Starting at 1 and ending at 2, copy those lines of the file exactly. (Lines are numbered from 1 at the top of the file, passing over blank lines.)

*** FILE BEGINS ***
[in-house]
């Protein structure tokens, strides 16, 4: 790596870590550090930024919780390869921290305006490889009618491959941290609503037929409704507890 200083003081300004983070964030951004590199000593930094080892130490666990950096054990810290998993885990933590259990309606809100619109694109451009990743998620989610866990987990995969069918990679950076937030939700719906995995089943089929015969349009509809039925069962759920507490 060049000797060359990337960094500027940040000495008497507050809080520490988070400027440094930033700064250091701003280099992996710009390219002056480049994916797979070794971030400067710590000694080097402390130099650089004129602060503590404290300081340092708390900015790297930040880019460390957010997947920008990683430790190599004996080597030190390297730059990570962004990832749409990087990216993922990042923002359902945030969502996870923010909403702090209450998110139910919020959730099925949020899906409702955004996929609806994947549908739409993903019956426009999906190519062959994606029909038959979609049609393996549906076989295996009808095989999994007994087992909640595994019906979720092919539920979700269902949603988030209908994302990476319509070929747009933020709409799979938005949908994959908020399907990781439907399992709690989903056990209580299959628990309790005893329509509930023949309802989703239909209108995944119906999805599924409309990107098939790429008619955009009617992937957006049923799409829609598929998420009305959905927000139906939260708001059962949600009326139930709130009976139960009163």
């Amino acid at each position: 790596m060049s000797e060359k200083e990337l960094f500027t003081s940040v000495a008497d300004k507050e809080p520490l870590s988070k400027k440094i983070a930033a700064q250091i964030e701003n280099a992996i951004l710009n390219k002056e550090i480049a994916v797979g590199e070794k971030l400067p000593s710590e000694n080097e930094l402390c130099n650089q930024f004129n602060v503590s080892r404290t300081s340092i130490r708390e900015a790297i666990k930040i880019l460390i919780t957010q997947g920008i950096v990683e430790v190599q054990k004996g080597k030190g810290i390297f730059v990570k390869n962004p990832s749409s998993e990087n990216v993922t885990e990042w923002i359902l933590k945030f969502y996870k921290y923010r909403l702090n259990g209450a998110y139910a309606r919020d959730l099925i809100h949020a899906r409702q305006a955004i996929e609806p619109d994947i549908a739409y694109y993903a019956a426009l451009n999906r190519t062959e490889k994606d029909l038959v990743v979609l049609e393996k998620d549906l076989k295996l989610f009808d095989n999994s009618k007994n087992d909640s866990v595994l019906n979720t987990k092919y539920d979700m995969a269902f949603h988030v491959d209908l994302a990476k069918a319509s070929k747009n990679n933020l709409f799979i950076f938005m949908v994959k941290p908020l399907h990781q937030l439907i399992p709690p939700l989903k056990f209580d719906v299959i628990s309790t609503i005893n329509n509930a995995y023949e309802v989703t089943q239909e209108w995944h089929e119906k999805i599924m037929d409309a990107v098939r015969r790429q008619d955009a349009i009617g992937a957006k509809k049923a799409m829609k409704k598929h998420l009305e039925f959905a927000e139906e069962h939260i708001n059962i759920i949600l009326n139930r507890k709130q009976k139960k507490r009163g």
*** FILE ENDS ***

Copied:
[in-house]
């Protein structure tokens, strides 16, 4: 790596870590550090930024919780390869921290305006490889009618491959941290609503037929409704507890 200083003081300004983070964030951004590199000593930094080892130490666990950096054990810290998993885990933590259990309606809100619109694109451009990743998620989610866990987990995969069918990679950076937030939700719906995995089943089929015969349009509809039925069962759920507490 060049000797060359990337960094500027940040000495008497507050809080520490988070400027440094930033700064250091701003280099992996710009390219002056480049994916797979070794971030400067710590000694080097402390130099650089004129602060503590404290300081340092708390900015790297930040880019460390957010997947920008990683430790190599004996080597030190390297730059990570962004990832749409990087990216993922990042923002359902945030969502996870923010909403702090209450998110139910919020959730099925949020899906409702955004996929609806994947549908739409993903019956426009999906190519062959994606029909038959979609049609393996549906076989295996009808095989999994007994087992909640595994019906979720092919539920979700269902949603988030209908994302990476319509070929747009933020709409799979938005949908994959908020399907990781439907399992709690989903056990209580299959628990309790005893329509509930023949309802989703239909209108995944119906999805599924409309990107098939790429008619955009009617992937957006049923799409829609598929998420009305959905927000139906939260708001059962949600009326139930709130009976139960009163």